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Lipodystrophy and WastingLipodystrophy and Wasting
          
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Runner who's been scared to run...
Dec 10, 2001

Hello,

Before I begin, thank you for the service you provide. I'm learning so much by reading questions and answers!

I was diagnosed HIV+ in July and am in my fourth month of combination therapy (Sustiva/Trizivir). Had pretty severe nausea for the first month (that occasionally creeps up if I don't take med w/ food or if I drink alcohol (consequently, I have cut alcohol consumption)) and appetite loss continues to be a struggle (though it seems to be getting better). Since being diagnosed (probably due to stress, side effects of meds, and increase in smoking) I've lost 25 lbs. (I'm a 5'7" male and now weigh 125 lbs.). I'm working hard at the appetite issue and slowly, but surely, am gaining weight (though it's pretty slow going). My question: Before being diagnosed, I jogged and exercised regularly; since July, however, I have been scared to do anything that would exacerbate the spiralling weight loss. Now that my appetite seems to be coming back, what kind of cardiovascular exercise would you recommend for someone worried about burning too many calories? (By the way, lab work is a-ok for the time being... cd4 count's about 600 and vl undetectable.)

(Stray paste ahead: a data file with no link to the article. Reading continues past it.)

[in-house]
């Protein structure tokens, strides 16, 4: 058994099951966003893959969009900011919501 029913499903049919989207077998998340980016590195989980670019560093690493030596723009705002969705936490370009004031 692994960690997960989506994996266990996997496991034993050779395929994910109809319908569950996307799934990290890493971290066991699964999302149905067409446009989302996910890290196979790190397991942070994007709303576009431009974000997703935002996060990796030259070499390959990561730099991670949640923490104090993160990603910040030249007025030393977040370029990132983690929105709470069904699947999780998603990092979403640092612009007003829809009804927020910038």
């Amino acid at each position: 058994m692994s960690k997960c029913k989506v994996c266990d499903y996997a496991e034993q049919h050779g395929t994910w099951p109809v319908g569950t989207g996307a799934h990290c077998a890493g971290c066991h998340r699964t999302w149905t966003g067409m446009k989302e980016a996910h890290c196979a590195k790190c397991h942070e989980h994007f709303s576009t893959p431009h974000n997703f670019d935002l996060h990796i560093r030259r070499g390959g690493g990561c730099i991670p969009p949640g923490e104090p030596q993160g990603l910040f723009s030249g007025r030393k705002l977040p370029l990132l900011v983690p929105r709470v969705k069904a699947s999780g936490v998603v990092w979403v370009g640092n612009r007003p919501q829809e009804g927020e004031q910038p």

Thanks again...

Response from Ms. Fields-Gardner

Starting with your question, while it is true that you need to favorably balance calories intake with calorie output to maintain and gain weight, some exercise is essential to putting that weight were you want it and to make it optimally function. Appetite can be benefited by exercise and quitting smoking. Whenever possible, preventing weight loss is a better thing to do than to try to regain ground. When you lose weight, you not only put fat at a compromise, but also your muscle and bone tissue.

If you are a medium frame then you should gain to around 150 pounds, your optimal weight. But, if you are usually a muscular person, you may need a bit more weight. Start with some exercise to help you to maintain and gain muscle (resistance style). Follow-up with some moderate cardiovascular exercise. And, quit smoking!!

Considering that you have had some stuggles in the past, it might be worth getting a referral to a physical therapist for an evaluation and exercise prescription. That way you can take into account any limitations and tailor your workouts to what you would like to accomplish.

Also, check out a couple of websites for some information: www.hivfitness.org and click on the training program link on the left side of the page. There are also a couple of handouts on exercise that will be available on www.TCEConsult.org at the beginning of 2002.

As a final note, next time a symptom is severe enough to limit your food intake, put some strategies in place pronto!!


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